He has presided over crackdowns on the media and tried to subdue independent-minded provincial governors. In his first 18 months as Russia's President, Vladimir V. Putin has moved to concentrate power in the Kremlin, a reversal of the Yeltsin years, when authority was divided among a hodgepodge of players. Putin calls it restoring the vertical vlasti--the vertical line of power. And after much-publicized incidents such as the ouster of the management of independent television station NTV, many in the West seem to believe Putin has accomplished his goal.
But appearances are deceiving. Putin is doing a better job of projecting an image of a strong leader than he is in bending the state to his will. The President is discovering it's profoundly difficult to establish a tsar-like reign in sprawling Russia. That's good for the cause of pluralism. But Putin's weakness is impeding progress on reforms key to improving the business climate. And it may make it harder for him to wage his own foreign policy.
Putin's weakness could have implications for President George W. Bush, who has called on the Russian President to join a dialogue on proposals for a missile defense system. Putin may be amenable to a deal, especially if it includes deep cuts in nuclear arsenals. But he is surrounded by defense hard-liners who distrust the U.S. In fact, they're proposing an aggressive alternative to talks: Equipping single-warhead missiles with multiple warheads to underscore that Russia can overcome any missile defense system. "Even if Putin wants to compromise, I don't think he is in a position to do it right now," says Pavel Felgenhauer, a defense analyst in Moscow.
Old-guard forces likewise threaten to block Putin's initiative to shift power from federal prosecutors to judges. The President believes this step is crucial to constructing an independent legal system. But Prosecutor-General Vladimir Ustinov has trashed Putin's plan for "unthinkingly copying the West." The current system allows prosecutors to pursue investigations without court authorization.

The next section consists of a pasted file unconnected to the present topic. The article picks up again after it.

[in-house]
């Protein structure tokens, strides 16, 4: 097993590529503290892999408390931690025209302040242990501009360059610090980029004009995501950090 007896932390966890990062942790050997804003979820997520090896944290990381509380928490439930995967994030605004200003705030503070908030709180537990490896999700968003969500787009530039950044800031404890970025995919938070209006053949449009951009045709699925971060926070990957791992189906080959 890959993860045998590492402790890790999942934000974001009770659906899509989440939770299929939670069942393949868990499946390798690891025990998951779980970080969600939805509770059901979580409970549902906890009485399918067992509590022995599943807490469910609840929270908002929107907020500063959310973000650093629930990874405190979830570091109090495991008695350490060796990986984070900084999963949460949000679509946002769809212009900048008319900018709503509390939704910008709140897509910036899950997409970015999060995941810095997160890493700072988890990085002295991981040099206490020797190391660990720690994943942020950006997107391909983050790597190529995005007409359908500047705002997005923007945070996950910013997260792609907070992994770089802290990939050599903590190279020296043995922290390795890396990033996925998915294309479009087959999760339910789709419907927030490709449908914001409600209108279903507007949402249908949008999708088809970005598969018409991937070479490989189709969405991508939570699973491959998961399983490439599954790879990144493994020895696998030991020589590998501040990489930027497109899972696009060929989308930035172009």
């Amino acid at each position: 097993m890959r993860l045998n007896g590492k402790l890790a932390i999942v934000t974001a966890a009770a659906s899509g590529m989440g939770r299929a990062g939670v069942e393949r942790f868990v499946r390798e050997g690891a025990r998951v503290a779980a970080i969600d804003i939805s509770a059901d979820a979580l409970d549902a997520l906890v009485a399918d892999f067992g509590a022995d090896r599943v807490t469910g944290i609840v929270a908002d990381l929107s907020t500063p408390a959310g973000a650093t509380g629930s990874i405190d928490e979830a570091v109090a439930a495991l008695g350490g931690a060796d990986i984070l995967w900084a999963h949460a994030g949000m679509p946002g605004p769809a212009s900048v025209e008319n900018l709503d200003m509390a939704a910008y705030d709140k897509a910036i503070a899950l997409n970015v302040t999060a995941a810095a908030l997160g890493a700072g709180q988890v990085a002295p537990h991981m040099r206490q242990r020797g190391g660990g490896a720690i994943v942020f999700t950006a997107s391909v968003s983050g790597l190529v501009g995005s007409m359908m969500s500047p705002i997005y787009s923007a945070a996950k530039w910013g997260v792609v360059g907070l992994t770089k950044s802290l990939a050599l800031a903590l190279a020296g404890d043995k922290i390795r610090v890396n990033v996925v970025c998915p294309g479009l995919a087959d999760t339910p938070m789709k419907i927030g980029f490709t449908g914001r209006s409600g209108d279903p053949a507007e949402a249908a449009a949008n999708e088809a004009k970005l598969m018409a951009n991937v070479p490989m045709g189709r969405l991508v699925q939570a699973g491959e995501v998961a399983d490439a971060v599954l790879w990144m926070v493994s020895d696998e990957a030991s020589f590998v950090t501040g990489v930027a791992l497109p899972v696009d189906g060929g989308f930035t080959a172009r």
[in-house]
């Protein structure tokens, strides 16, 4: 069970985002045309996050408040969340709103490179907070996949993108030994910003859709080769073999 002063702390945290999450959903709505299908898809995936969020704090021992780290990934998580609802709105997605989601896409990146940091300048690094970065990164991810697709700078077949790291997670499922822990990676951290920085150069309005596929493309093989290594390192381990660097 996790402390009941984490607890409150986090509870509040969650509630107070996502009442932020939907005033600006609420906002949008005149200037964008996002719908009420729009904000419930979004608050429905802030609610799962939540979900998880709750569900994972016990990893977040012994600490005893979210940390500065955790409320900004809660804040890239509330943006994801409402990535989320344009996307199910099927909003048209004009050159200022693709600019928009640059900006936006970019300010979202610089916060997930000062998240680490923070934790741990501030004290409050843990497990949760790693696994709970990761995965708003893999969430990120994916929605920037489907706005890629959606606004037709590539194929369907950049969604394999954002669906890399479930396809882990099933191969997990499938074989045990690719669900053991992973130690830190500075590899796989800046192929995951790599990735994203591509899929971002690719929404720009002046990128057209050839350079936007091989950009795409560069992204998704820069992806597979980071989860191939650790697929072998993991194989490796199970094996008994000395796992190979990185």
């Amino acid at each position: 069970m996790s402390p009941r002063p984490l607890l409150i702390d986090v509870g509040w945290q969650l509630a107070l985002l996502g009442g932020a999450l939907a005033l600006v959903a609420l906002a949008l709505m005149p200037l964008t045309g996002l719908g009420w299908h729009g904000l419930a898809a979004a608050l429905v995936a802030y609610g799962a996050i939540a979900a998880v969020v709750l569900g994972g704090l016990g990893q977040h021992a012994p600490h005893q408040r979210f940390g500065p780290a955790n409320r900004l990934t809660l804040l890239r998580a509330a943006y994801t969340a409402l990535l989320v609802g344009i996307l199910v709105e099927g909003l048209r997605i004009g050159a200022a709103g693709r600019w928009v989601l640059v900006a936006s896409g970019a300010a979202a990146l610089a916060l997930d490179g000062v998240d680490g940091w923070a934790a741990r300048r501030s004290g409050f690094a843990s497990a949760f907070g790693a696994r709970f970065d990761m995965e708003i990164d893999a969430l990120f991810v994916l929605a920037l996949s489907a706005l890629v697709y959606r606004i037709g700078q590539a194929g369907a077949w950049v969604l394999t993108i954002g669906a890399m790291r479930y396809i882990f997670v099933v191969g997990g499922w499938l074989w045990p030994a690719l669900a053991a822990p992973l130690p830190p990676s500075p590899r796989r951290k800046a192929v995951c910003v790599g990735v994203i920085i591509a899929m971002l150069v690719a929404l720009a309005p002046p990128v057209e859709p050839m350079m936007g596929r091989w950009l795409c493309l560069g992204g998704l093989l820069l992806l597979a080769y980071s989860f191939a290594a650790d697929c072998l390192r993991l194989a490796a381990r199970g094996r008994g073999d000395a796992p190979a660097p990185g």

Meanwhile, many of Russia's 89 regional governors also are resisting Putin's authority. Many governors, who are popularly elected, rule with an iron hand--often in defiance of the Kremlin. For example, Tartarstan's leader, Minitimer Shamiev, recently took the oath of office for a third term on a local constitution that asserts his province's sovereignty. Federal judges ruled the constitution illegal, but Shamiev hasn't changed it.
CRAFTY. Then there's Gazprom, Russia's energy monopoly--a veritable state within the state. Putin's reform team, which aims to restructure Gazprom along market lines, would like to start by ousting CEO Rem Vyakhirev when his contract expires on May 31. But that's not expected, partly because Vyakhirev has craftily acquired leverage over Putin. It was Gazprom that engineered the takeover of NTV, which criticized Putin's policies. That may have been a favor to Putin, but now Gazprom possesses a nationwide TV network that can be used as a megaphone against the Kremlin. So Gazprom, which accounts for 5% of Russia's economy, is likely to remain opaque and unsupervised.
One lesson of Putin's presidency may be that it's impossible to forge a true "vertical line of power" in Russia, short of imposing dictatorship. That doesn't mean Putin is helpless. To gain support from democratic sources of resistance, such as the governors, he needs to become a more sophisticated bargainer. To smash unreconstructed Soviet-era entities such as Gazprom, he needs to wield the executive hammer--and make his case directly to the public. Otherwise, Russia faces the prospect of even more political and economic stagnation.
By Paul Starobin in Moscow
Edited by Rose Brady